Wednesday, March 18, 2009

Only in the "Commercial Republic" (tm David Brooks), pt. 1

(This is part one of what will be an ongoing series where I investigate statements and actions that would normally entail public shaming and/or mob violence and which seem to be possible only in a world of insulated elite superciliousness.)

Perhaps you noticed NY Times "Dealbook" columnist Andrew Ross Sorkin's "offensive and painful" defense of AIG bonuses:

"Imagine what it would look like if the business community started to worry that the government would start to abrogate contracts left and right."

"Here is the second, perhaps more sobering thought: A.I.G. built this bomb, and it may be the only outfit that really knows how to defuse it."

"You can bet that someone would scoop up the talent from A.I.G. and, quite possibly, put it to work — against taxpayers’ interests."

Ah, yes, the "sanctity of contracts," the destroyer/savior paradox, and the threat of talent flight. It's a tough world we live in. No one said it was fair. But while we have to live with these outrageous imbalances of power, privilege, and profits, we can at least do our best to help out those at the bottom of the ladder, right?

Here's what the hot young wunderkind said last November about the automaker bailouts, and the "gold-plated," "off-the-charts" union benefits:
Part of the problem is summed up by comments like this one in The Detroit Free Press, made by Kandy O’Neill, 39, an assembler at G.M.’s plant in Lake Orion, Mich., where she builds the Chevy Malibu and Pontiac G6. “I think we’ve given enough,” she said about the cuts to her salary and pension plan.

“Everybody wants to come down hard on the workers,” she said. “Nobody knows what we do inside there but the people who work there. It’s hard. It is not an easy job.”

When you read a line like that you might sympathize with her, but then you realize that nothing can be accomplished without bankruptcy. Ms. O’Neill: your company is asking the taxpayers — many of whom don’t have health care coverage — to pay your salary and health insurance.
You tell that parasite, Andrew!

In a statement that should elicit either laughter or tears, or both, Sorkin in his AIG column notes as an aside that "(The auto industry unions are facing a similar issue — but the big difference is that there is a negotiation; no one is unilaterally tearing up contracts.)"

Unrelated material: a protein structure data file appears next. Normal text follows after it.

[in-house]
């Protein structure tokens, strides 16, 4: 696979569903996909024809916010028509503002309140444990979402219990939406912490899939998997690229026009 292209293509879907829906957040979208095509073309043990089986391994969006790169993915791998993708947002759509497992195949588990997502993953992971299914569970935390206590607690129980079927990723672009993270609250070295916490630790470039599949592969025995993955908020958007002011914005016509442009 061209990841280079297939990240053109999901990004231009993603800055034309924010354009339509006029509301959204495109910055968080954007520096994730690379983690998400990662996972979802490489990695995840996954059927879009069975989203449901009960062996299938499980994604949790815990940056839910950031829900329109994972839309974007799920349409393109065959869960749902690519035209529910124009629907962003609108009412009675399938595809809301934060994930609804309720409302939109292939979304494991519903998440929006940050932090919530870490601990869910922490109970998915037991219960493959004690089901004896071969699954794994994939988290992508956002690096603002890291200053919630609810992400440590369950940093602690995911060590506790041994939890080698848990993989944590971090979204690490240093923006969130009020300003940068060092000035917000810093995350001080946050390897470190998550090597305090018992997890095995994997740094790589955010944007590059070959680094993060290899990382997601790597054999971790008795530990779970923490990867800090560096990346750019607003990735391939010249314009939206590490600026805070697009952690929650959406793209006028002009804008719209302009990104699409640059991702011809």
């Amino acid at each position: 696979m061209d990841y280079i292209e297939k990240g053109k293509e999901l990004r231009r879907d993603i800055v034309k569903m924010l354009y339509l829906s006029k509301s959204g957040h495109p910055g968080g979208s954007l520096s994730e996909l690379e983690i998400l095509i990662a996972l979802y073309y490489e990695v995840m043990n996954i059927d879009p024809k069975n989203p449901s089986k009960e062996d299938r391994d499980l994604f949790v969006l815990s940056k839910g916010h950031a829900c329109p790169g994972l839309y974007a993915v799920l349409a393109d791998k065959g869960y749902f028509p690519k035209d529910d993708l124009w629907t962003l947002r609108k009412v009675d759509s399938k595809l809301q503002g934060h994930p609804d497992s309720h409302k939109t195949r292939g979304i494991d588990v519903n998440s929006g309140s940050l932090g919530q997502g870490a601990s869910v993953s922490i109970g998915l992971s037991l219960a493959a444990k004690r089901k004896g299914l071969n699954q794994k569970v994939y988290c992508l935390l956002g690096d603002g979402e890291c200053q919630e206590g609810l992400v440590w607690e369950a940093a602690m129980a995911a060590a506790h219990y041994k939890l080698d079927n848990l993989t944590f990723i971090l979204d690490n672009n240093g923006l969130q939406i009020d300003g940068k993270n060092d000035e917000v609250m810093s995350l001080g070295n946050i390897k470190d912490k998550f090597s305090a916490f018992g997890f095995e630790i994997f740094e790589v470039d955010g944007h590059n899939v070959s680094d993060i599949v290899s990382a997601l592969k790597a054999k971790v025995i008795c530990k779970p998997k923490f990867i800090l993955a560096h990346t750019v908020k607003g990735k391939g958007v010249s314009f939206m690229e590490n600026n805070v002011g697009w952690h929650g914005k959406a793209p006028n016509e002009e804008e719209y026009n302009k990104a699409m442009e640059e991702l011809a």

Pity the poor AIG executives, who don't get the luxury of a negotiation! Are we to assume that but for their "renegotiations," signed at virtual gunpoint from a chorus of labor-busting big interests, the unions would have gotten a worse deal than they already did? Even with the strongest possible comparison scenario -- full union benefits vs. no AIG bonuses this year -- are we really supposed to think that financial executives would be overall worse off? Oh, but it's not about well-being, it's about the sanctity of the contract (which somehow always seems to redound to the benefit of the already better-off).

The world is full of people who would normally be tarred and feathered.

BONUS: Ruth Marcus drops some economic science on us:
But, you ask, what about autoworkers who are being squeezed to renegotiate their contracts? Those renegotiations mostly involve the future terms of employment, though, it is true, they also could affect retiree health benefits. If an autoworker doesn't want to show up on the assembly line under the terms of a new deal, he or she doesn't have to. That's different from telling AIG employees they're not getting the amount on which they agreed for work they've already performed.
Ha-HA! You silly people forget that in the land of free labor, you can always walk away, even when your contract was renogiated in a moment of crisis by manipulative elites and governmental pressure. Whereas the freedom fighters at AIG are just trying to secure their basic rights, by damn!


Blogger Robot said...

Reading this just makes me wish that Ed Fructher was a more habitual part of my life. If he thought you should "kill them all, Matt" back then, imagine what he would say now. Nuclear fucking holocaust, Matt.

1:31 PM  

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